Dialogue Education

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  • Page 3 - Video Presentation What is a friend?
  • Page 4 - Defining terms
  • Pages 5 to 6 - The Nature of Friendship
  • Page 7 - Friendship in Religion
  • Pages 8 to15 - Plato on Friendship
  • Pages 16 to17 - Aristotle on Friendship
  • Page 20 - Types of Friendship
  • Page 21- Interspecies Friendships
  • Page 22 – Video Presentation on Friendship
  • Page 23 - Video Interview with Philosopher Mark Vernon talking about Friendship
  • Page 24 - Bibliography

Click on the image below for You Tube Presentation on Friendship

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  • Friendship is a term used to indicate co-operative and supportive behaviour between two or more people. In this sense, the term points to a relationship which involves mutual knowledge, esteem, and affection and respect along with a degree of rendering service to friends in times of need or crisis. Friends will welcome each other's company and exhibit loyalty towards each other, often to the point of altruism. Their tastes will usually be similar and may converge, and they will share enjoyable activities. They will also engage in mutually helping behaviour, such as exchange of advice and the sharing of hardship. A friend is someone who may often demonstrate reciprocating and reflective behaviours. Yet for many, friendship is nothing more than the trust that someone or something will not harm them.

The Nature of Friendship

  • Value that is found in friendships
  • is often the result of a friend
  • demonstrating the following on a consistent basis:
  • the tendency to desire what is best for the other,
  • sympathy and empathy,
  • honesty, perhaps in situations where it may be difficult for others to speak the truth, especially in terms of pointing out the perceived faults of one's counterpart
  • mutual understanding.

The Nature of Friendship

  • In a comparison of personal relationships, friendship is considered to be closer than association, although there is a range of degrees of intimacy in both friendships and associations. Friendship and association can be thought of as spanning across the same continuum. The study of friendship is included in sociology, anthropology, philosophy, and zoology.

Friendship in Religion

  • Friendship is considered one of the central human experiences, and has been sanctified by all major religions. The Epic of Gilgamesh, a Babylonian poem that is among the earliest known literary works in history, chronicles in great depth the friendship between Gilgamesh and Enkidu. The Greco-Roman had, as paramount examples, the friendship of Orestes and Pylades, and, in Virgil's Aeneid, the friendship of Euryalus and Nisus. The Abrahamic faiths have the story of David and Jonathan. Friendship played an important role in German Romanticism. A good example for this is Schiller's Die Bürgschaft. The Christian Gospels state that Jesus Christ declared, "Greater love hath no man than this, that a man lay down his life for his friends."(John 15:13).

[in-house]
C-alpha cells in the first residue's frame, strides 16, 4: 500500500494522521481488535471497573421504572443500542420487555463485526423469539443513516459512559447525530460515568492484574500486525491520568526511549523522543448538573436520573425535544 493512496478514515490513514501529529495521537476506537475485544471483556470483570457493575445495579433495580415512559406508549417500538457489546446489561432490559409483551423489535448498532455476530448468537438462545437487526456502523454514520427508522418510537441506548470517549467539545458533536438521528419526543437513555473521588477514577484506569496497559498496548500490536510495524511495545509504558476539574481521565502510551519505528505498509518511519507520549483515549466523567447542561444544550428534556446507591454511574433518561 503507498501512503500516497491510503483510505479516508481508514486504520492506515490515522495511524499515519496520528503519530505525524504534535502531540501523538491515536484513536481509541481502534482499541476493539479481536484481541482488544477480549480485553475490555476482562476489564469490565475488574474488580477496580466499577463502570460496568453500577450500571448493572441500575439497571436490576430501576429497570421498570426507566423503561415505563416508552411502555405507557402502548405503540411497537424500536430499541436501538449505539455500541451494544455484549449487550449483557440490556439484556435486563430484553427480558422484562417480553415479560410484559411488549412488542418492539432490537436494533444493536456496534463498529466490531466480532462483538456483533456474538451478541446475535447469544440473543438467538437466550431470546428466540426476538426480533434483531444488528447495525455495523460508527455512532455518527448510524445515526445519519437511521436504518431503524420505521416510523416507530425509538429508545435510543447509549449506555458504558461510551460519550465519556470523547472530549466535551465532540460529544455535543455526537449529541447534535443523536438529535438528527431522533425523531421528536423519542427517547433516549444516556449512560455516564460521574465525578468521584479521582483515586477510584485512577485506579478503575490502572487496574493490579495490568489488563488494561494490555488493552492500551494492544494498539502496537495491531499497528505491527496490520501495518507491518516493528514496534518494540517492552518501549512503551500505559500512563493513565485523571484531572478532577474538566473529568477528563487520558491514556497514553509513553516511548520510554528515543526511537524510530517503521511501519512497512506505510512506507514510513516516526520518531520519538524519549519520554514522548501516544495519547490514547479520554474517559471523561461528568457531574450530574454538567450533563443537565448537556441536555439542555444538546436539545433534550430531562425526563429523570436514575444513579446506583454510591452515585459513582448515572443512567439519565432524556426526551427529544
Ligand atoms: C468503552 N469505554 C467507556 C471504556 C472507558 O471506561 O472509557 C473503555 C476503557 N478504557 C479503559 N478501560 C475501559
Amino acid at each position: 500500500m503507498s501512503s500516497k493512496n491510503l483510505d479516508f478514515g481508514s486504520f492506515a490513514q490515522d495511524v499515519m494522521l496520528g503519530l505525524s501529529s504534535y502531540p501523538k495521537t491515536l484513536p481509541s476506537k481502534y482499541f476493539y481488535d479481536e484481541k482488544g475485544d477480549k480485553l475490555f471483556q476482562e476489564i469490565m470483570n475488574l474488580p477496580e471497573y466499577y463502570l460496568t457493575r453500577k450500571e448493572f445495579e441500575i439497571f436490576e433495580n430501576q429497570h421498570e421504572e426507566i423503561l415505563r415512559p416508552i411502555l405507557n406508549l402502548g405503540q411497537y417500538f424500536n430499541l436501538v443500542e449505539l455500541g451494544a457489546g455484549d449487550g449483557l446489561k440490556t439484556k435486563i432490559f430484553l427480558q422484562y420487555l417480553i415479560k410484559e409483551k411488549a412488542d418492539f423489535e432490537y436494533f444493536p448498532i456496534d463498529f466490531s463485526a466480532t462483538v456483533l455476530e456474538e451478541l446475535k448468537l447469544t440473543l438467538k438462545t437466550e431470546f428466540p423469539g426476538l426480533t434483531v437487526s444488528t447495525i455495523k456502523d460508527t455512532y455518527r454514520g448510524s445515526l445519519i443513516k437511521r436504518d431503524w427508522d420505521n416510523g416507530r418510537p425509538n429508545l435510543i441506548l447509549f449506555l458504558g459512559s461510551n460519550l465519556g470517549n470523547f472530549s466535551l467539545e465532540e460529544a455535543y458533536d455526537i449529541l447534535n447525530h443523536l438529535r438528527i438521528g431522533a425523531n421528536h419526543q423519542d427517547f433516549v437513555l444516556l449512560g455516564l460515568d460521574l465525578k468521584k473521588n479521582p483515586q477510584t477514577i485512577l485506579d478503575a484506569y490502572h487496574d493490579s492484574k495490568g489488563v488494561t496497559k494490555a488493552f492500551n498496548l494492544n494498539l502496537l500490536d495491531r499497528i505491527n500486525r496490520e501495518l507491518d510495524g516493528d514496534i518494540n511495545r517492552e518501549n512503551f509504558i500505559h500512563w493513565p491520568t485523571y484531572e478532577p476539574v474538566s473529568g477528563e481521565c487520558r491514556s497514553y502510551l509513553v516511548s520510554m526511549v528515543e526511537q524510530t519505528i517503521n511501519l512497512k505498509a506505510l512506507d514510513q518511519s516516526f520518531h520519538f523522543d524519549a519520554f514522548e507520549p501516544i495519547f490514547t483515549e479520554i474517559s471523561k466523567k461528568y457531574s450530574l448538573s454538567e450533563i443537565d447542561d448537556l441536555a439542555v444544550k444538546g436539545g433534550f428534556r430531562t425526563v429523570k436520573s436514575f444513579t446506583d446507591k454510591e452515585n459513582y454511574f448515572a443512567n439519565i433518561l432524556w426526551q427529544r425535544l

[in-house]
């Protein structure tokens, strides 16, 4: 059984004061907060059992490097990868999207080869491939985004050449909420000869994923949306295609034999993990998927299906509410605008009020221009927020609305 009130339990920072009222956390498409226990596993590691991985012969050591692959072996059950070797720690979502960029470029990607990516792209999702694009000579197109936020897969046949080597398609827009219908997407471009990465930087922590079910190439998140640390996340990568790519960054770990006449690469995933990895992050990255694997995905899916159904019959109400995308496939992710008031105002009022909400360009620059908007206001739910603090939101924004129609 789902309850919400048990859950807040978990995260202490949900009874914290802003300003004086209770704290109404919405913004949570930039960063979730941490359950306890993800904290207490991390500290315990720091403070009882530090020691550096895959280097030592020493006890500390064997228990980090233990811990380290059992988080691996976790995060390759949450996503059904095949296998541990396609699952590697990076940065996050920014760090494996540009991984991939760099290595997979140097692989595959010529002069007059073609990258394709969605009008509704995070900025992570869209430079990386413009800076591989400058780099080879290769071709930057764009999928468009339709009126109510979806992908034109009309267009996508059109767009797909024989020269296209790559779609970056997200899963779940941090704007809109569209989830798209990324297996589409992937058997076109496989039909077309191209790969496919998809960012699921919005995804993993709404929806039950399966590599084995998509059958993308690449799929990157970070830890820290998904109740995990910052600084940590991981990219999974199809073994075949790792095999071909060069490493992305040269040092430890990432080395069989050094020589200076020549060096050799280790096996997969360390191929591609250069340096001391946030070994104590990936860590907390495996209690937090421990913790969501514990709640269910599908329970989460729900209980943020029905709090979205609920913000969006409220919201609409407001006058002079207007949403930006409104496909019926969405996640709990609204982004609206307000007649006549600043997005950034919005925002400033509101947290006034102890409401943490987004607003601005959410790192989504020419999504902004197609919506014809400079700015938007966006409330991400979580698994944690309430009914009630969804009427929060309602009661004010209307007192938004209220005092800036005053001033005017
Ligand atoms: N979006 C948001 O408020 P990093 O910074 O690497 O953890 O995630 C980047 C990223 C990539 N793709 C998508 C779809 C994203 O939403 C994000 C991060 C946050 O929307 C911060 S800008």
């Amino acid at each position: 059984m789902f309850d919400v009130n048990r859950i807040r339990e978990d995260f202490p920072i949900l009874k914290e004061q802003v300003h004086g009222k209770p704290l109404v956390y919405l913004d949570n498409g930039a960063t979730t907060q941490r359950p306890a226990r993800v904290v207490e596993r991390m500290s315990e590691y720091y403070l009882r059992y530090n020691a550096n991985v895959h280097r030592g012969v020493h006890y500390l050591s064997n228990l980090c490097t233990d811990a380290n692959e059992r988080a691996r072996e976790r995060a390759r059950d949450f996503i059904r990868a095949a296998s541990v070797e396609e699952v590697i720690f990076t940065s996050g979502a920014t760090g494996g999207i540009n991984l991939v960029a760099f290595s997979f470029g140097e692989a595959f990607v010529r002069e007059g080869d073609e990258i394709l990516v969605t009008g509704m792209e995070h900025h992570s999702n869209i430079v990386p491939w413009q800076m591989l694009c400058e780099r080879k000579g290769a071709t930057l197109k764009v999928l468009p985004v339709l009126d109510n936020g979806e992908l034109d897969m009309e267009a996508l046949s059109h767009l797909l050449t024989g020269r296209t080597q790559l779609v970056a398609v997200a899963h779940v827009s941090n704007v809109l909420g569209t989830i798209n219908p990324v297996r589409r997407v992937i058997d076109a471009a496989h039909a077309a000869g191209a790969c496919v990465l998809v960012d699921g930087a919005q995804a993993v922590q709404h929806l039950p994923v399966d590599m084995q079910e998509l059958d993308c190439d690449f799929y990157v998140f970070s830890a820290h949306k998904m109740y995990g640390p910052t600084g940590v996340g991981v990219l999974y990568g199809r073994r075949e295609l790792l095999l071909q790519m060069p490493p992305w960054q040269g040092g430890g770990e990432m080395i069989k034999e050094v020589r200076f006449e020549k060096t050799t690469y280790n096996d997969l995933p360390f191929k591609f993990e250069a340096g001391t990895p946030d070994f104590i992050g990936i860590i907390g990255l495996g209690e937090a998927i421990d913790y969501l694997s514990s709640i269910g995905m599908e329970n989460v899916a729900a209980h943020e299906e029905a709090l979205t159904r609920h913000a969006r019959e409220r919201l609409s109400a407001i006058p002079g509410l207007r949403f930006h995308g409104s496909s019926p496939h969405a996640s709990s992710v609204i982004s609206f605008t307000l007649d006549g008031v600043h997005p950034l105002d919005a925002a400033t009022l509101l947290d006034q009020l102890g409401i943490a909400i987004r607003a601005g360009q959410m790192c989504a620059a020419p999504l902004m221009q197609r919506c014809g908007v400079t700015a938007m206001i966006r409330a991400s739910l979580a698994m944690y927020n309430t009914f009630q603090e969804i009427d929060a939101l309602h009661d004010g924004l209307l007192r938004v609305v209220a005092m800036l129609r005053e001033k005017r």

Plato on friendship

  • Platonic love (Latin: Amor Platonicus), is
  • a deep and spiritual connection between two
  • individuals, within such relation does not exist
  • any form of sexual connection or element.
  • At the same time, this interpretation is a
  • misunderstanding of the nature of the
  • Platonic ideal of love which, from its origin, was that of a chaste but deep love transcending mortal life. In its original Platonic form, this love was meant to bring the two people closer to wisdom and the Platonic Form of Beauty. It is described in depth in Plato's Phaedrus and Symposium. In the Phaedrus, it is said to be a form of divine madness that is a gift from the gods, and that its proper expression is rewarded by the gods in the afterlife; in the Symposium, the method by which love takes one to the form of beauty and wisdom is detailed.

Platonic Love

  • The term amor platonicus was coined as early
  • as the 15th century by the Florentine scholar
  • Marsilio Ficino as a synonym for amor socraticus.
  • Platonic love in this original sense of the term is examined in Plato's dialogue the Symposium, which has as its topic the subject of love or Eros generally. Of particular importance there are the ideas attributed to the prophetess Diotima, which present love as a means of ascent to contemplation of the Divine. For Diotima, and for Plato generally, the most correct use of love of other human beings is to direct one's mind to love of Divinity. In short, with genuine Platonic love, the beautiful or lovely other person inspires the mind and the soul and directs one's attention to spiritual things.
  • One proceeds from recognition on another's beauty, to appreciation of Beauty as it exists apart from any individual, to consideration of Divinity, the source of Beauty, to love of Divinity. The spiritual ideas of Platonic love — as well as the fundamental spiritual emphasis of all of Plato's writings — has been de-emphasised over the last two centuries.
  • Plato emphasized chastity in the case of
  • homoerotic attraction, but suggested
  • that recognition of beauty in a person of the same sex may still serve the aim of inspiration. Indeed, in some ways homoerotic attraction may have served Plato's illustrative purposes better than heterosexual love, since in the latter case issues of procreation complicate the picture.

Friendship of Utility

  • Friendships of utility are relationships formed without regard to the other person at all. Buying merchandise, for example, may require meeting another person but usually needs only a very shallow relationship between the buyer and seller. In modern English, people in such a relationship would not even be called friends, but acquaintances (if they even remembered each other afterwards). The only reason these people are communicating is in order to buy or sell things, which is not a bad thing, but as soon as that motivation is gone, so goes the relationship between the two people unless another motivation is found. Complaints and quarrels generally only arise in this type of friendship.

Friendship of Pleasure

  • At the next level, friendships of pleasure are based on pure delight in the company of other people. People who drink together or share a hobby may have such friendships. However, these friends may also part--in this case if they no longer enjoy the shared activity, or can no longer participate in it together.

Friendship of the Good